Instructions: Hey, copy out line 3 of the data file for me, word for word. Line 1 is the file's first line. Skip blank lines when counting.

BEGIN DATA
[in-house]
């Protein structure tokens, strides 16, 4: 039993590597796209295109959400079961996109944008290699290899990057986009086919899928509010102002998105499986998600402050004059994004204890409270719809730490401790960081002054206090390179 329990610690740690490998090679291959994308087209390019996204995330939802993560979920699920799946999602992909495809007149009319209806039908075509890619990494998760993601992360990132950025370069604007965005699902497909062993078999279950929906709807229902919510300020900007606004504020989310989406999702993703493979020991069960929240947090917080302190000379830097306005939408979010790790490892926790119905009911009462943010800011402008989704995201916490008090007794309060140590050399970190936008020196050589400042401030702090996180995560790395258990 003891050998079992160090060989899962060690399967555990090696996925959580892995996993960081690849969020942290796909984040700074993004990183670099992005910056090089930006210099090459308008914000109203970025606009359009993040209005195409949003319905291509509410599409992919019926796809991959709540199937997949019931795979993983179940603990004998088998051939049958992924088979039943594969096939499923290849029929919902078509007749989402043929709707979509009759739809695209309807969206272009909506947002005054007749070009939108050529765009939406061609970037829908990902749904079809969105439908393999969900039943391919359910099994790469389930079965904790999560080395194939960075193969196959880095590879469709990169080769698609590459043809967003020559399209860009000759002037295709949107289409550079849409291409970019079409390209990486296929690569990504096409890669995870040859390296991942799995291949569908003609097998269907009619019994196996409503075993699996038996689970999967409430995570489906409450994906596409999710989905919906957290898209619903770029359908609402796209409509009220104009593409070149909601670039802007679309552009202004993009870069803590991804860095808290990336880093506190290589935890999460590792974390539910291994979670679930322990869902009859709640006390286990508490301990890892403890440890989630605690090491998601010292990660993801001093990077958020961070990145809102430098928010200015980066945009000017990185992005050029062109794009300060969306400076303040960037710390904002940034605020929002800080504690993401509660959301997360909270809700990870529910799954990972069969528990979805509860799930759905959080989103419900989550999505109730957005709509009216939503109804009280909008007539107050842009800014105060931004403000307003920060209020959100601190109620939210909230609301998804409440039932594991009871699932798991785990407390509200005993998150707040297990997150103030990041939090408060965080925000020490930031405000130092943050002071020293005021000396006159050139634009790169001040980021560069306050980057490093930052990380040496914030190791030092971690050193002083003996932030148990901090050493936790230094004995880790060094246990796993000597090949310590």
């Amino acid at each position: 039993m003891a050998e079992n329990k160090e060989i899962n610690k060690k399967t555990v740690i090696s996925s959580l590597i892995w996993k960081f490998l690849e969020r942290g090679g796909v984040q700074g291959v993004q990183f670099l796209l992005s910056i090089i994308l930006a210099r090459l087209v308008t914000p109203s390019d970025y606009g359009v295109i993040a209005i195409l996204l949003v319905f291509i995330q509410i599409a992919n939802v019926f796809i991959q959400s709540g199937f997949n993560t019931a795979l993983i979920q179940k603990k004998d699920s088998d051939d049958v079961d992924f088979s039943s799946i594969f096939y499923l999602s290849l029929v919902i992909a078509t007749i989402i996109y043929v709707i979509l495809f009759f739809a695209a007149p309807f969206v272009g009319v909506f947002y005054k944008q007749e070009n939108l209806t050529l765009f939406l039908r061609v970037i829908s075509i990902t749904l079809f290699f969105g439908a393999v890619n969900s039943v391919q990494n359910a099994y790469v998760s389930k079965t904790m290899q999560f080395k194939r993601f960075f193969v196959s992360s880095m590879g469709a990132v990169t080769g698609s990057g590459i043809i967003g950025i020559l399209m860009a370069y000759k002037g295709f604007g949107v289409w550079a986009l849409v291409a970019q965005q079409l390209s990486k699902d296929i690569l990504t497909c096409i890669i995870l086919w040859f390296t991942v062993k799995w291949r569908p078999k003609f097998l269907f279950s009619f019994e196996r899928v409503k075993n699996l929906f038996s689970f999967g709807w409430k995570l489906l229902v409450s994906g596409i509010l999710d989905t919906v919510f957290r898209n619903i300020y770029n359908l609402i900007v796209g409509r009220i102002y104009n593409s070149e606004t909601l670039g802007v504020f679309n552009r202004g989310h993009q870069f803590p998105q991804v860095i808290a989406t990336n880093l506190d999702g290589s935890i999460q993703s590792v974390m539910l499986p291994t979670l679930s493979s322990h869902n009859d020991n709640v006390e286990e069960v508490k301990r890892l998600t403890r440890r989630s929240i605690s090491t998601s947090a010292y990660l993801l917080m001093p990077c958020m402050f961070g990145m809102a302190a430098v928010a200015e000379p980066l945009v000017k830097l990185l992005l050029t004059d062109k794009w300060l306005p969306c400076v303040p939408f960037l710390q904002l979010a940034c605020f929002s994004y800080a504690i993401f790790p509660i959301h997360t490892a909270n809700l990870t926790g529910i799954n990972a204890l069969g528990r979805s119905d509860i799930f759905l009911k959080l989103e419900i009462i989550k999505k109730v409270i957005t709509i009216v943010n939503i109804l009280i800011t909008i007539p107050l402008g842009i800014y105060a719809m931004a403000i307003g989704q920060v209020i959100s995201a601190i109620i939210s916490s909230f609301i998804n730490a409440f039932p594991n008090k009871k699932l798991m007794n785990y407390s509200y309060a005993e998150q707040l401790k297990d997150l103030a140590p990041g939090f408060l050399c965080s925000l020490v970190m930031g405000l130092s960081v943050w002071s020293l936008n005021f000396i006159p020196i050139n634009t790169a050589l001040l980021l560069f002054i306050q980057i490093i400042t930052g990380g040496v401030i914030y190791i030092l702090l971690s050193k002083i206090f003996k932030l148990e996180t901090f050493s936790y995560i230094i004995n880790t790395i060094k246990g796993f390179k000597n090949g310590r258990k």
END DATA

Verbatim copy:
């Amino acid at each position: 039993m003891a050998e079992n329990k160090e060989i899962n610690k060690k399967t555990v740690i090696s996925s959580l590597i892995w996993k960081f490998l690849e969020r942290g090679g796909v984040q700074g291959v993004q990183f670099l796209l992005s910056i090089i994308l930006a210099r090459l087209v308008t914000p109203s390019d970025y606009g359009v295109i993040a209005i195409l996204l949003v319905f291509i995330q509410i599409a992919n939802v019926f796809i991959q959400s709540g199937f997949n993560t019931a795979l993983i979920q179940k603990k004998d699920s088998d051939d049958v079961d992924f088979s039943s799946i594969f096939y499923l999602s290849l029929v919902i992909a078509t007749i989402i996109y043929v709707i979509l495809f009759f739809a695209a007149p309807f969206v272009g009319v909506f947002y005054k944008q007749e070009n939108l209806t050529l765009f939406l039908r061609v970037i829908s075509i990902t749904l079809f290699f969105g439908a393999v890619n969900s039943v391919q990494n359910a099994y790469v998760s389930k079965t904790m290899q999560f080395k194939r993601f960075f193969v196959s992360s880095m590879g469709a990132v990169t080769g698609s990057g590459i043809i967003g950025i020559l399209m860009a370069y000759k002037g295709f604007g949107v289409w550079a986009l849409v291409a970019q965005q079409l390209s990486k699902d296929i690569l990504t497909c096409i890669i995870l086919w040859f390296t991942v062993k799995w291949r569908p078999k003609f097998l269907f279950s009619f019994e196996r899928v409503k075993n699996l929906f038996s689970f999967g709807w409430k995570l489906l229902v409450s994906g596409i509010l999710d989905t919906v919510f957290r898209n619903i300020y770029n359908l609402i900007v796209g409509r009220i102002y104009n593409s070149e606004t909601l670039g802007v504020f679309n552009r202004g989310h993009q870069f803590p998105q991804v860095i808290a989406t990336n880093l506190d999702g290589s935890i999460q993703s590792v974390m539910l499986p291994t979670l679930s493979s322990h869902n009859d020991n709640v006390e286990e069960v508490k301990r890892l998600t403890r440890r989630s929240i605690s090491t998601s947090a010292y990660l993801l917080m001093p990077c958020m402050f961070g990145m809102a302190a430098v928010a200015e000379p980066l945009v000017k830097l990185l992005l050029t004059d062109k794009w300060l306005p969306c400076v303040p939408f960037l710390q904002l979010a940034c605020f929002s994004y800080a504690i993401f790790p509660i959301h997360t490892a909270n809700l990870t926790g529910i799954n990972a204890l069969g528990r979805s119905d509860i799930f759905l009911k959080l989103e419900i009462i989550k999505k109730v409270i957005t709509i009216v943010n939503i109804l009280i800011t909008i007539p107050l402008g842009i800014y105060a719809m931004a403000i307003g989704q920060v209020i959100s995201a601190i109620i939210s916490s909230f609301i998804n730490a409440f039932p594991n008090k009871k699932l798991m007794n785990y407390s509200y309060a005993e998150q707040l401790k297990d997150l103030a140590p990041g939090f408060l050399c965080s925000l020490v970190m930031g405000l130092s960081v943050w002071s020293l936008n005021f000396i006159p020196i050139n634009t790169a050589l001040l980021l560069f002054i306050q980057i490093i400042t930052g990380g040496v401030i914030y190791i030092l702090l971690s050193k002083i206090f003996k932030l148990e996180t901090f050493s936790y995560i230094i004995n880790t790395i060094k246990g796993f390179k000597n090949g310590r258990k």